Millionaire cattle farmer

A 20-year-old livestock student from Middle bush on Tanna majoring in Livestock at the Vanuatu Agriculture College on Santo, is the shining star on his cattle drought island who is determined to become a millionaire cattle farmer in a few years’ time.

A year ten drop-out student from Tafea College, the third-year VAC student, Alfred Sam has surprised the Principal of Vanuatu Agriculture College, Joe Timothy, VAC Acting Farmer Manager Sandy Mael and Tannese Livestock and Agricultural Officers on their first ever visit to his farm last week. He has 162 heads of fat cattle grazing on the farm which is tucked away on the Middle Bush plateau.


What places the young livestock student in his own category is that his cattle is not for sale. His family has substantial fertile land which Ministry of Agriculture (MALFB) experts have now advised him to develop into a series of paddocks. They will help him to improve pastoral care to further fatten his cattle.

While water is vital for cattle farming, the cattle has to go down to the bottom of the hill to drink water every day. New improvements will involve bringing water to troughs in the paddocks at the summit.

Once a complete boundary of the entire farm land is completed, the ball can start rolling with expert direction to upgrade his farm to commercial level.

“In fact Alfred Sam is already qualified as a commercial farmer through the number of cattle that he owns, while he is still studying at the college,” Acting Farm Manager Mael says.

He even advises the student against taking any loan to develop his farm saying he has sufficient assets to go without a loan.

“I know some heads will sell for less but my top price is going to be cheaper than what others have been buying at. I am looking at selling at Vt95,000 for each animal when it is time. I am looking at selling five animals per week. Take your calculator and times the amount with the number of weeks per month and the number of months per year and you will have a rough idea of how much money the sales can involve”.

He understands the importance of consistency which is why he wants to delay any sale until he is ready.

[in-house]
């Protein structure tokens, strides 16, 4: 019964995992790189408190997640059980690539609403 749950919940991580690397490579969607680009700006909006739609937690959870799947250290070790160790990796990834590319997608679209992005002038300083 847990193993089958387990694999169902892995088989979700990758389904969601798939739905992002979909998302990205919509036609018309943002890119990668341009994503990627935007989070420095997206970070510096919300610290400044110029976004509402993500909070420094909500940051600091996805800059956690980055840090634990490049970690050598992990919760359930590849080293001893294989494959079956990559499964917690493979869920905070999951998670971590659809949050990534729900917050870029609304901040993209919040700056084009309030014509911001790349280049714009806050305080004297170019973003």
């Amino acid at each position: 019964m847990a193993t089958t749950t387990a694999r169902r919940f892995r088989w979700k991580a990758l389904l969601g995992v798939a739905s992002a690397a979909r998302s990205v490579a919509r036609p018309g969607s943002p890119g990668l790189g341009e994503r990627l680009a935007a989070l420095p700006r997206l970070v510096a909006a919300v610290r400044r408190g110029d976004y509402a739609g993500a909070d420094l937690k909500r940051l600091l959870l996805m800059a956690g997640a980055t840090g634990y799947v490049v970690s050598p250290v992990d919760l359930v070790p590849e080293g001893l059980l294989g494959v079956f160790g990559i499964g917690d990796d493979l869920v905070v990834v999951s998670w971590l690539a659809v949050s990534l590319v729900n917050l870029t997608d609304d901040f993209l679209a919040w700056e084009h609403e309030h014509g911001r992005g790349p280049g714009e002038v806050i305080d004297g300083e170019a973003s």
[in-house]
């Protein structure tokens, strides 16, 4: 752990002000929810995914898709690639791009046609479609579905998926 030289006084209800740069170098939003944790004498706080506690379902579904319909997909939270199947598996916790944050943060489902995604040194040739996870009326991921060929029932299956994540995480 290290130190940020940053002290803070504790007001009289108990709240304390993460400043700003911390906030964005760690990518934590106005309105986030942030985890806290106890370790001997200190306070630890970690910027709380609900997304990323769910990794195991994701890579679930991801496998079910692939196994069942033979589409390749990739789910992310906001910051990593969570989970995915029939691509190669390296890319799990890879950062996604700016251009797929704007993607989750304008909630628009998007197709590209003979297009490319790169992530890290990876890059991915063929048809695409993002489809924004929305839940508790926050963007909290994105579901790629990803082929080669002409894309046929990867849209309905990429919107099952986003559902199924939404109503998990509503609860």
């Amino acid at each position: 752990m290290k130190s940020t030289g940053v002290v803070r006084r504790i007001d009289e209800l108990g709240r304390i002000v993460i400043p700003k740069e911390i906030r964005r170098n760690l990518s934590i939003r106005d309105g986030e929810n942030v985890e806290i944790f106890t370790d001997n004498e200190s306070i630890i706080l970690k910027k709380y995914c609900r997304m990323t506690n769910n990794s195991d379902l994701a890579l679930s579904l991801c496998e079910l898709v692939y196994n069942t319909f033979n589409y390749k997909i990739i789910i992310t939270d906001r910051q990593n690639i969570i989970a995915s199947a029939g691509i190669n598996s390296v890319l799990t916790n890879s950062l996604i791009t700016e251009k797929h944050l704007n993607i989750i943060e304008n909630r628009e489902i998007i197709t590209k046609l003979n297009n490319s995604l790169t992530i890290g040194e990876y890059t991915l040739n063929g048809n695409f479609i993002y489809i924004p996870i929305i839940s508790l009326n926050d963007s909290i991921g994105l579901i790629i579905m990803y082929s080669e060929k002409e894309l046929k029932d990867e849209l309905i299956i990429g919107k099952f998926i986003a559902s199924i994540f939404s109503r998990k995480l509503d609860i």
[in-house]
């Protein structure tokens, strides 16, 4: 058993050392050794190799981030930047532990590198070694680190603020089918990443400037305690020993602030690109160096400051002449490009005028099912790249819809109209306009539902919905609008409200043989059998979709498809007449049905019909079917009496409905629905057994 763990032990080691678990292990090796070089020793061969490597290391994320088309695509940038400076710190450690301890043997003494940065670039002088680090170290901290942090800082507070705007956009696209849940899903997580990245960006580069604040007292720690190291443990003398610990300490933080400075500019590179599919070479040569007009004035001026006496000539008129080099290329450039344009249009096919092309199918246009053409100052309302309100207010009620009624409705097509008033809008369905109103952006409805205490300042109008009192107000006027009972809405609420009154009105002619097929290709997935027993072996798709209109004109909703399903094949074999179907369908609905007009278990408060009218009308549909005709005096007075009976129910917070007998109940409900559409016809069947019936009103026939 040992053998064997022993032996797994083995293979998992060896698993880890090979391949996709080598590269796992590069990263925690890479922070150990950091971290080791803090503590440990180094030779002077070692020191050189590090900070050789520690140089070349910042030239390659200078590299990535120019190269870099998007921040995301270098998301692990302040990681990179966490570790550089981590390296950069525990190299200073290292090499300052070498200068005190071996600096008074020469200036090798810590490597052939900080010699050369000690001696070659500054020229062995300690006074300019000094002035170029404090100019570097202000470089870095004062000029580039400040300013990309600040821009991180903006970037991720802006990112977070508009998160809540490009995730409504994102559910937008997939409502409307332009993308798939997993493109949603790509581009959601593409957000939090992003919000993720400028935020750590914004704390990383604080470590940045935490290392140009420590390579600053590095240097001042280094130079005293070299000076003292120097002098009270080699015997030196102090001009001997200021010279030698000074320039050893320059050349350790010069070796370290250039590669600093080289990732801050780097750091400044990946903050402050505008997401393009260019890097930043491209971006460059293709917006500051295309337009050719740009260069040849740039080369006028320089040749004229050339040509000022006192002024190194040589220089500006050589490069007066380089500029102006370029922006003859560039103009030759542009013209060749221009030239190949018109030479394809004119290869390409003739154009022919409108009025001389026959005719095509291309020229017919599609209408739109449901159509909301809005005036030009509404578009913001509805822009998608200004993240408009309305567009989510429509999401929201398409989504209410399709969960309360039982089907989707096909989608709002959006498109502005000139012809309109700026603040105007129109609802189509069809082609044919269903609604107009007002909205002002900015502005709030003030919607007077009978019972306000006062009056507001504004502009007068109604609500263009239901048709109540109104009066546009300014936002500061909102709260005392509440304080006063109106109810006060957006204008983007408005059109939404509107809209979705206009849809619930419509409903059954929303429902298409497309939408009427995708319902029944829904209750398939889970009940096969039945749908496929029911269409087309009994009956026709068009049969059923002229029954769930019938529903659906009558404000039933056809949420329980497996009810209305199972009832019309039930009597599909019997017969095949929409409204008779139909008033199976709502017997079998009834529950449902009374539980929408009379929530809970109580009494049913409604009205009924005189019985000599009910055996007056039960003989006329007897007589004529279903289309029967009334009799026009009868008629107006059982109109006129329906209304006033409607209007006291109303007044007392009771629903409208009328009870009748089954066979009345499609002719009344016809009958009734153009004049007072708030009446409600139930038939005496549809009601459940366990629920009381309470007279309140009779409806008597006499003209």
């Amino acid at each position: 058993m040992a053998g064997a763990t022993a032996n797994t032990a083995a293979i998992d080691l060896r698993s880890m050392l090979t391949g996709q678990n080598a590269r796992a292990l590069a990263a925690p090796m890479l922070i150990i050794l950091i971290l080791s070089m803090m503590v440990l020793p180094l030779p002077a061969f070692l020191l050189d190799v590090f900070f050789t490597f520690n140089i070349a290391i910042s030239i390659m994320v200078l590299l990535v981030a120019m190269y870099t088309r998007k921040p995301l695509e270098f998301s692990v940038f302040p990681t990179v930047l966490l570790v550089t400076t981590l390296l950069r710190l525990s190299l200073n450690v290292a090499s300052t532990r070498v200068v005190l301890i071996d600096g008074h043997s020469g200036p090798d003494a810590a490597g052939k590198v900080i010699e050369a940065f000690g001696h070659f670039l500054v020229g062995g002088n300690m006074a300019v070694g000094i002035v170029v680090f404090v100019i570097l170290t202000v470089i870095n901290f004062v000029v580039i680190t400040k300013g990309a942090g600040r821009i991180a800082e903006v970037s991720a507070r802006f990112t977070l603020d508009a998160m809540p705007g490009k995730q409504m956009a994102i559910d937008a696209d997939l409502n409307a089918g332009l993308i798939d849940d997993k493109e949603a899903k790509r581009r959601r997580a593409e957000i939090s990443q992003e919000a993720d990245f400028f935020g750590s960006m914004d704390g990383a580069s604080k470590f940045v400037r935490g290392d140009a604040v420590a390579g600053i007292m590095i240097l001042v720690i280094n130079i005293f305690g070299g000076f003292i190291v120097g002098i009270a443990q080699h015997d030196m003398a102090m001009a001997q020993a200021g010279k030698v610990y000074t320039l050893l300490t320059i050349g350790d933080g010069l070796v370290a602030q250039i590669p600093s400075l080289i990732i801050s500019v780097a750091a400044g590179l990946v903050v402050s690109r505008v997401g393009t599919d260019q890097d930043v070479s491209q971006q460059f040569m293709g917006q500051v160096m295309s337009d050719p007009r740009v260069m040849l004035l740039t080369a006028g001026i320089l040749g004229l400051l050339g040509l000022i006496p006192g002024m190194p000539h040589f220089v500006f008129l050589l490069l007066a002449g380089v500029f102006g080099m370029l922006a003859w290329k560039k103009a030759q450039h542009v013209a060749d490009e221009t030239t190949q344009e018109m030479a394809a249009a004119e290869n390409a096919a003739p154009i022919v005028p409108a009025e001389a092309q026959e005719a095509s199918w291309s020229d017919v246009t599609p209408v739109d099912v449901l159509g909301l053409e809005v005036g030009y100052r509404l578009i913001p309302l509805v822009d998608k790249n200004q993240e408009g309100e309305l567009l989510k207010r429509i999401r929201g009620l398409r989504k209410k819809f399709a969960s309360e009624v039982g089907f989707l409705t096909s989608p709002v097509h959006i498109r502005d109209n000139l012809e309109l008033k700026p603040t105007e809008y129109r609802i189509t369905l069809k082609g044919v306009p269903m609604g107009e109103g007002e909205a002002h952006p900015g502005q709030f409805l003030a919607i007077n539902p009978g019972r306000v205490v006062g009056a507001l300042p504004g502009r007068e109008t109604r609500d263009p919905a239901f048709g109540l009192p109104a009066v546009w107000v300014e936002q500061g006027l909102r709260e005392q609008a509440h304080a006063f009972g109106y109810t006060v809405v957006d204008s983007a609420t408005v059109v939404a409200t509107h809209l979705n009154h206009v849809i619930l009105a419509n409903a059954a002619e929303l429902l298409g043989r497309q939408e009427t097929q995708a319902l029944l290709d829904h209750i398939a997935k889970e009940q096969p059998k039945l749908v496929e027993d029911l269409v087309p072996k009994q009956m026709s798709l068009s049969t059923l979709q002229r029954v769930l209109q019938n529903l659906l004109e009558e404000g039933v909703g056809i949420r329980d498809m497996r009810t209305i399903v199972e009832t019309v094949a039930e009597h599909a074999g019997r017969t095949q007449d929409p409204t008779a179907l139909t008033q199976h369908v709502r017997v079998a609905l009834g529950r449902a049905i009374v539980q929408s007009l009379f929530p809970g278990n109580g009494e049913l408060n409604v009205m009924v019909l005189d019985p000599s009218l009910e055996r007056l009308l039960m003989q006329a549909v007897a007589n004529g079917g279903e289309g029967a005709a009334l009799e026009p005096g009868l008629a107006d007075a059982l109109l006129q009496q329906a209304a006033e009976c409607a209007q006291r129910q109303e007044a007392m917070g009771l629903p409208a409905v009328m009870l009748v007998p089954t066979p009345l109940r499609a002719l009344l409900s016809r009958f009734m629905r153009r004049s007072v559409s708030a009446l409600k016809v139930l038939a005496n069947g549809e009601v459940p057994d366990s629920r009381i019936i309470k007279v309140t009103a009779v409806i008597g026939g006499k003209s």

Representing his family while taking livestock and pastoral experts to show them his farm last week, the student says when his family learned his was back home on Tanna, they sent word for him to visit them.

“I went to my village and was surprised. Many people from other villages also came to listen to what I had to say. They asked many questions. They were pleased and said they would wait for me. We finished at two o’clock the next morning,” he says.

“They asked me to meet with other members of the family here in Port Vila at Teouma. I am going to encourage them to see the importance of what I am studying to achieve to help my family back home. I will meet them tomorrow (yesterday) before returning to Santo to continue my studies at Vanuatu Agriculture College.”

It is understood two other families want to increase their cattle by 100 heads each with new arrivals of additional breeding heads of cattle from MALFB for small holder farmers next month.

The island has occasional animals but the price for one has soared. “In fact one bull was sold in the recent past for Vt150,000 and another for Vt120,000,” the young farmer reports.

Alfred Sam wants to work to fill in the gap towards meat demand at local market level, and he is confident to be able to achieve his vision.

Meanwhile CEO Joe Timothy has every reason to smile because two first ever former graduates from the College from Tanna are now effective Livestock and Agricultural Officers for TAFEA Provincial Government Council. One former graduate from Malekula, who is employed by Tannese NGO Nasituan, is working with the communities to improve their poultry farms.

The CEO from South Ambae says the intention of his arrival at VAC was to implement the Government’s policy in a course training programme, which produces graduates that balance their training on their shoulders.

“Our vision is to train our students in the classroom as well as in their respective fields of specification to become effective farmers when they graduate,” the CEO confirms.

“We want to enroll students who do both theory and practical on real farms to get their hands dirty and to prove to us that they are serious to become real farmers.

“We are getting reports that one or two so called graduates from overseas institutions do not seem to know the difference between their left and their right hand. All our graduates will leave VAC fully equipped to join the productive sector.”

This is where the 1,050 hectares of land that the VAC has legally secured at Stonehill Village near Fanafo with a first Vt10 million installment by former Minister of Agriculture, Christophe Emelee comes in. “We want to allocate each student a plot and give him time to farm the land while we assess his farming skills. When he sells his produce, we can use his earnings to buy him his first tools, grade him accordingly on his certificate or diploma and wish him all success as he returns to his island, to join his generation of successful farmers to farm the land to contribute towards our food security”, he says.

The CEO has already returned to Santo after leading the powerful delegation to Tanna last week.

Source: Daily Post Article -